Interpreted languages like Python and Perl have become ubiquitous. It is easier and faster to code in Python than a lower-level language like C, but skipping the compile step also means it's harder to catch syntax or type errors before you run your code.

Luckily, there are ways to check your interpreted code for errors before running. One way is to use an Integrated Development Environment (IDE), such as PyCharm for Python, or a vim plug-in like Syntastic. PyCharm detects errors as you code. Syntastic checks syntax for a variety of languages when you save your file.

You can also check your code from the command line. I will show you how to do this in three popular interpreted languages: Python, Perl, and bash.


Although Python is an interpreted language, it is compiled to bytecode that is then executed by a VM. You might have seen the bytecode as .pyc files.

To compile Python into bytecode without executing, run python with the py_compile module:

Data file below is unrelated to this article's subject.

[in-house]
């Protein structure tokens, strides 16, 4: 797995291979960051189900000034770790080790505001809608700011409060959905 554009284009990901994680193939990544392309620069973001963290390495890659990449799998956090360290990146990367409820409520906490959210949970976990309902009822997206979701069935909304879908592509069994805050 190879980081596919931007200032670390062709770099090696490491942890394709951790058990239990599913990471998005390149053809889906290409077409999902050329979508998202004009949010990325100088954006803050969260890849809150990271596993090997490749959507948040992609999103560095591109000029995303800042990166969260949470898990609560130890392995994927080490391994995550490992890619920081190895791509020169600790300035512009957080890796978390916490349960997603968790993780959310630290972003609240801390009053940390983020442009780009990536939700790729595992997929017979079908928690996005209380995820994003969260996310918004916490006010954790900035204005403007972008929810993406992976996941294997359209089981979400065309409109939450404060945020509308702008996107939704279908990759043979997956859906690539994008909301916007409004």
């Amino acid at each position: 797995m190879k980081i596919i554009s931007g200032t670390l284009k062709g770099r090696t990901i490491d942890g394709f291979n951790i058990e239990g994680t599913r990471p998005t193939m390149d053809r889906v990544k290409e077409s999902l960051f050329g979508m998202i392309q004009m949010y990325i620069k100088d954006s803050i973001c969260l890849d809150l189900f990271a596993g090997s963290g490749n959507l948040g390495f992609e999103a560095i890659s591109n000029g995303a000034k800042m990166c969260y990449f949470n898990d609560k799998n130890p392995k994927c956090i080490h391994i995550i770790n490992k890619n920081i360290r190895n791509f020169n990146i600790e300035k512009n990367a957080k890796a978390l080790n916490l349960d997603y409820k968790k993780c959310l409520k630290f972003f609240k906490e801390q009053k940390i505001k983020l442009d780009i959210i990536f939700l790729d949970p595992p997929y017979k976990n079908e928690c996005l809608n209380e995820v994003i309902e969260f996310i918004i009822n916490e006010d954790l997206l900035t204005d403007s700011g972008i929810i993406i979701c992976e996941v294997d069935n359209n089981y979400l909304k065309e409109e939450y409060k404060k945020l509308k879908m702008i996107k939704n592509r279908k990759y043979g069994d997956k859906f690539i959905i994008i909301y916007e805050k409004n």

python -m py_compile

If contains errors other than logical mistakes, you will catch them in this step.

Compiling is not your only option. The pylint tool checks syntax, style, and more. To install and usepylint, run:

pip install pylint


Syntax checking Perl is simple. Run the Perl interpreter on your program with the -c flag:

perl -c

to check your syntax without running the program.


Bash is not a full-featured programming language like Python or Perl, but it is interpreted and error-prone. Call bash with -n flag on your script to check its syntax without running it:

bash -n mybashscript.bash